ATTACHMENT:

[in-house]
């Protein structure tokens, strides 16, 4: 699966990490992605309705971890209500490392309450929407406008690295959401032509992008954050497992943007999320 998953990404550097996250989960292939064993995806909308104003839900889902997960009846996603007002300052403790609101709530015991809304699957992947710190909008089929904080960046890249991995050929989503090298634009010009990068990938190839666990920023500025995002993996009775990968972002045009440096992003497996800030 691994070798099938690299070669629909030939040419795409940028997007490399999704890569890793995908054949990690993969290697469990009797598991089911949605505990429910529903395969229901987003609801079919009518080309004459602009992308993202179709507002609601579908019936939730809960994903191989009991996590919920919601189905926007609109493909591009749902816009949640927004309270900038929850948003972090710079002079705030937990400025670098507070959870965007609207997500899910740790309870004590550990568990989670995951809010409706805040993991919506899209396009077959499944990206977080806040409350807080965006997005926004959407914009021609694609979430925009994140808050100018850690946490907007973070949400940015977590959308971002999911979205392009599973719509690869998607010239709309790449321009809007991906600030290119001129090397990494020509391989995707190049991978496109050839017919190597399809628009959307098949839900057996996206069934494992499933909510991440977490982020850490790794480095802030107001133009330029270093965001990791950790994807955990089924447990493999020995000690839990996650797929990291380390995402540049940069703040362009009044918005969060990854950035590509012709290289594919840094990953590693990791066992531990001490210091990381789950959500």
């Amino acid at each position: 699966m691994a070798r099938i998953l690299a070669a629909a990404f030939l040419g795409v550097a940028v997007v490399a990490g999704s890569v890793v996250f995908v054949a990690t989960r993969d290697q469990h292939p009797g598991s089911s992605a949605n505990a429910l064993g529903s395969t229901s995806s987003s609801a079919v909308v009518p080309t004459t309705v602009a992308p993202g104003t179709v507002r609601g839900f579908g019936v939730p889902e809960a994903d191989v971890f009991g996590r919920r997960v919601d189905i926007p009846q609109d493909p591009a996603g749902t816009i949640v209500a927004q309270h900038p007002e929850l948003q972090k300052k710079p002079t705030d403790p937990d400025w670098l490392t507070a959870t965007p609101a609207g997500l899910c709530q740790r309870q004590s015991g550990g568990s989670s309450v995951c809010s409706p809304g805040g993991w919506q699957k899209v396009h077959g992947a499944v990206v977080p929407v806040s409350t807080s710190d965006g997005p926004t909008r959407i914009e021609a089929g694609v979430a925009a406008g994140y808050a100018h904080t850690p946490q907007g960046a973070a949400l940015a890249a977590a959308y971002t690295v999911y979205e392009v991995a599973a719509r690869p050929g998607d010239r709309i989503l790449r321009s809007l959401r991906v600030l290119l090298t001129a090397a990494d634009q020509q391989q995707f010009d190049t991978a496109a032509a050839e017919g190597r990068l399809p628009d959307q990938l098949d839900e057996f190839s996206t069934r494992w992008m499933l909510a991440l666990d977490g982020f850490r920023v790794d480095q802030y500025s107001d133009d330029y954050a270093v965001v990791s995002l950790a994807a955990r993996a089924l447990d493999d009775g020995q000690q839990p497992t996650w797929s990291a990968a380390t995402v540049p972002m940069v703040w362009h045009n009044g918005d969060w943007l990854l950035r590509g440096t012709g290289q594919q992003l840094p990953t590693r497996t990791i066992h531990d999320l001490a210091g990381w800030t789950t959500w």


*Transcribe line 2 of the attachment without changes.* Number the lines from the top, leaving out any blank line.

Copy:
């Protein structure tokens, strides 16, 4: 699966990490992605309705971890209500490392309450929407406008690295959401032509992008954050497992943007999320 998953990404550097996250989960292939064993995806909308104003839900889902997960009846996603007002300052403790609101709530015991809304699957992947710190909008089929904080960046890249991995050929989503090298634009010009990068990938190839666990920023500025995002993996009775990968972002045009440096992003497996800030 691994070798099938690299070669629909030939040419795409940028997007490399999704890569890793995908054949990690993969290697469990009797598991089911949605505990429910529903395969229901987003609801079919009518080309004459602009992308993202179709507002609601579908019936939730809960994903191989009991996590919920919601189905926007609109493909591009749902816009949640927004309270900038929850948003972090710079002079705030937990400025670098507070959870965007609207997500899910740790309870004590550990568990989670995951809010409706805040993991919506899209396009077959499944990206977080806040409350807080965006997005926004959407914009021609694609979430925009994140808050100018850690946490907007973070949400940015977590959308971002999911979205392009599973719509690869998607010239709309790449321009809007991906600030290119001129090397990494020509391989995707190049991978496109050839017919190597399809628009959307098949839900057996996206069934494992499933909510991440977490982020850490790794480095802030107001133009330029270093965001990791950790994807955990089924447990493999020995000690839990996650797929990291380390995402540049940069703040362009009044918005969060990854950035590509012709290289594919840094990953590693990791066992531990001490210091990381789950959500």